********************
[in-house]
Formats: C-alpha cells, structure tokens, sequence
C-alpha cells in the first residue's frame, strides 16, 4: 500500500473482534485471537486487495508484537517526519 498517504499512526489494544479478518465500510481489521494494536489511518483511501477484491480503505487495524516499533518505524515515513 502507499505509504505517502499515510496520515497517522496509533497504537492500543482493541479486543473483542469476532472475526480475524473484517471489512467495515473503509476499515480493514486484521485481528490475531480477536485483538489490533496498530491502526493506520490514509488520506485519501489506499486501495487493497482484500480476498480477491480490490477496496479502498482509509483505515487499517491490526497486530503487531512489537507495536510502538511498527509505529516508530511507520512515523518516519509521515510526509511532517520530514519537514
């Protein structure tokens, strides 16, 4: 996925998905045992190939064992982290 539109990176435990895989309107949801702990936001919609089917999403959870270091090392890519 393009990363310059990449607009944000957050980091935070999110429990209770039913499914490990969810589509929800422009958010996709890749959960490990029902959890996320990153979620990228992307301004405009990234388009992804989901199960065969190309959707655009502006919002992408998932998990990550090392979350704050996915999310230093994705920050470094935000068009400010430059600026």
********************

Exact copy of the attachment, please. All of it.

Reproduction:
[in-house]
Formats: C-alpha cells, structure tokens, sequence
C-alpha cells in the first residue's frame, strides 16, 4: 500500500473482534485471537486487495508484537517526519 498517504499512526489494544479478518465500510481489521494494536489511518483511501477484491480503505487495524516499533518505524515515513 502507499505509504505517502499515510496520515497517522496509533497504537492500543482493541479486543473483542469476532472475526480475524473484517471489512467495515473503509476499515480493514486484521485481528490475531480477536485483538489490533496498530491502526493506520490514509488520506485519501489506499486501495487493497482484500480476498480477491480490490477496496479502498482509509483505515487499517491490526497486530503487531512489537507495536510502538511498527509505529516508530511507520512515523518516519509521515510526509511532517520530514519537514
């Protein structure tokens, strides 16, 4: 996925998905045992190939064992982290 539109990176435990895989309107949801702990936001919609089917999403959870270091090392890519 393009990363310059990449607009944000957050980091935070999110429990209770039913499914490990969810589509929800422009958010996709890749959960490990029902959890996320990153979620990228992307301004405009990234388009992804989901199960065969190309959707655009502006919002992408998932998990990550090392979350704050996915999310230093994705920050470094935000068009400010430059600026």